White Mississippi Teens May Have Attacked Homeless Blacks In Jackson


Racial Attack Suspect Deryl Dedmon

Dedmon has had a previous run-in with the law. In March, he was arrested in his hometown of Brandon, Miss., and found guilty of making harassing phone calls. He paid an undisclosed fine. Police would not say who he called.

And last month, Brian Richardson, a white Baptist pastor in Dedmon's hometown told reporters Dedmon had bullied his son from September 2008 to 2010 while they were in high school together.

"I thought it was obviously painfully clear that Deryl was going to injure someone severely or possibly kill someone," Richardson said. "And I believe that if he doesn't get some help, if he is not taken off the streets, that it's going to happen again."

Richardson's family called Brandon police in 2009, he said, after it looked as though there would be a physical altercation.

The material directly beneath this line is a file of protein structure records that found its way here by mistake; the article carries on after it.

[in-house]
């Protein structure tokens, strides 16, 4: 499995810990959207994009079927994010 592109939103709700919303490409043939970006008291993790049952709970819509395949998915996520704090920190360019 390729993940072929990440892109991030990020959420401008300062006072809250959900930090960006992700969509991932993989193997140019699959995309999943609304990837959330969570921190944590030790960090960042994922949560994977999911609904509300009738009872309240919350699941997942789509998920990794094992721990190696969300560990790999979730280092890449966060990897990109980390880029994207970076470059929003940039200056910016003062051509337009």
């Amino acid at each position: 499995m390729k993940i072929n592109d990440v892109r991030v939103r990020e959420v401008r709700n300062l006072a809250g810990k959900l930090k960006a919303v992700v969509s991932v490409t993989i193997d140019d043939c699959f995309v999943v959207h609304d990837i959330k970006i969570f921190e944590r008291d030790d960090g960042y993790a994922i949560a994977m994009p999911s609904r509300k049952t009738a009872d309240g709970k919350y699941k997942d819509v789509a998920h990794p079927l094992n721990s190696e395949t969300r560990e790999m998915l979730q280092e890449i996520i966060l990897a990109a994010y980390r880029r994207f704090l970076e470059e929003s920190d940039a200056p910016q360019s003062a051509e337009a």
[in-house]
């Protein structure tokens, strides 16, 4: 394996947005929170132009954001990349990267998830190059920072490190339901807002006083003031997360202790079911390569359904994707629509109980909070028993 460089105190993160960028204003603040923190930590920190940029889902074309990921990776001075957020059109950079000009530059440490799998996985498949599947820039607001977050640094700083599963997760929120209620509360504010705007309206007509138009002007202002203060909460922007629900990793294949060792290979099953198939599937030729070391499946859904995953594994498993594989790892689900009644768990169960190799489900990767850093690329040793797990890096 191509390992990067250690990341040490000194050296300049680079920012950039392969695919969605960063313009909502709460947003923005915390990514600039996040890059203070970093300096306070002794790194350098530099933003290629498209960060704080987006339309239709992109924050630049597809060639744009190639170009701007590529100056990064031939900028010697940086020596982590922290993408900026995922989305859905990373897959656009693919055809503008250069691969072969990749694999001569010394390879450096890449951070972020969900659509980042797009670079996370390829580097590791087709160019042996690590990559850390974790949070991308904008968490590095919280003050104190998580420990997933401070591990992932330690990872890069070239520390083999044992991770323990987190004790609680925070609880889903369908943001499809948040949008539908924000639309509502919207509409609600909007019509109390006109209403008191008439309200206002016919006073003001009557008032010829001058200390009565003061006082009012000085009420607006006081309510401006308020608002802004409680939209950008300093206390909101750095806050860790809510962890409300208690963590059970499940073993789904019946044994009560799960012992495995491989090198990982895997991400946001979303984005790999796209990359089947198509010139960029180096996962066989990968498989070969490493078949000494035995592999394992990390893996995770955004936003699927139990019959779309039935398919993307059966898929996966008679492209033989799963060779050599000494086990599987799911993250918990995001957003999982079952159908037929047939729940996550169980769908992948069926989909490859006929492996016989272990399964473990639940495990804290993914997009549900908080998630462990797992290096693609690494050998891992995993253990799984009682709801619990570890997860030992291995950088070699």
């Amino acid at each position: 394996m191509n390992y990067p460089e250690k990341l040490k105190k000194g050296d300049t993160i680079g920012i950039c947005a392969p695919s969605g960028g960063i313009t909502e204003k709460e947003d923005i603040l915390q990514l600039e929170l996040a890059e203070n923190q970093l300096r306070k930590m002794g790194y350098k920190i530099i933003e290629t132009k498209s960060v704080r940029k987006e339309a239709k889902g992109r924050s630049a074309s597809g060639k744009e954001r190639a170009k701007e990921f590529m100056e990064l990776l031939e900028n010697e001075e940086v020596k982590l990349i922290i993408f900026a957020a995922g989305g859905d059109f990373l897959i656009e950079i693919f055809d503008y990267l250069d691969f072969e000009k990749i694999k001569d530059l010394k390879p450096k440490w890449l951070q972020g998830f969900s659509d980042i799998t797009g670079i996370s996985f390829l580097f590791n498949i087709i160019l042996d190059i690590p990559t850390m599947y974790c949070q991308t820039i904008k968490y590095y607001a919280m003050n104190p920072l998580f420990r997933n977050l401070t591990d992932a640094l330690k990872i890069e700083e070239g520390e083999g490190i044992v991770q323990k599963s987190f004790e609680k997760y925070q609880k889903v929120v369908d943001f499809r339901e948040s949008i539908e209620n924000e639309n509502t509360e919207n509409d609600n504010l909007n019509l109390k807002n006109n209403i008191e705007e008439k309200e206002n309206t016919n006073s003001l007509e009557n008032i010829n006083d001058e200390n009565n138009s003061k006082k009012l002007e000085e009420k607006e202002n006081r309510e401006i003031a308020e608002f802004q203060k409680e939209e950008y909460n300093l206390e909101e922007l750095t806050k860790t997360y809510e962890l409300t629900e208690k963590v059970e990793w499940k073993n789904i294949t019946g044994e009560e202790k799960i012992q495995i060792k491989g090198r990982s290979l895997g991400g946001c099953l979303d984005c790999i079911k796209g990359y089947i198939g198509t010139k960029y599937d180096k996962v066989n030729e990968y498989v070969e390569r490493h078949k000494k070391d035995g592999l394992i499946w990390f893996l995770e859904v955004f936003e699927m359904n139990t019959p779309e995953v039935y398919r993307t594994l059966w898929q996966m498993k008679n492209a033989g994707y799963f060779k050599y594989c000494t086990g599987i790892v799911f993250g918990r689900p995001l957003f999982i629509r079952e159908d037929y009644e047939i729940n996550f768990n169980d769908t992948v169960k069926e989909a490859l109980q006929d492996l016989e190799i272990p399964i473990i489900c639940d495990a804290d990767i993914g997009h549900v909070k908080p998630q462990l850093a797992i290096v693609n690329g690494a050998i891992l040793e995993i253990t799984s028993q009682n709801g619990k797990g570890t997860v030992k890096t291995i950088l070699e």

The minister is cooperating with the lawyer representing Anderson's family in a wrongful death lawsuit.

The lawyer representing Anderson's family did not respond to calls from ABCNews.com.

Racial Tension in Mississippi

Some of the racial tension in the area stems from the racial disparity between Brandon, Miss., which is 90 percent white, and the town of Jackson in Hinds County, which is 70 percent African-American, according to Johnson.

Brandon, located in Rankin County, is often referred to as "the white flight county from Jackson," said Johnson.

There has been a "huge increase over last 20 years of working class or poor whites in Rankin County," he added. "With that created a lot of tensions because when you have individuals who are not neighbors, don't know each other, and carry the baggage of racism, you develop a culture of racial hatred."

Johnson says they've gotten a "slew of calls" asking if they will organize a demonstration. But they, like prosecutor Smith, are being cautious.

"We decided to allow the investigation to mature and at that time respond based on the information that is released," Johnson said, adding he has great confidence in Smith, saying he's "very thorough."

"It's really easy for people to come and sensationalize it, or for individuals to demagogue the issue. We're trying to make sure at the end of the day that justice is brought," Johnson said.

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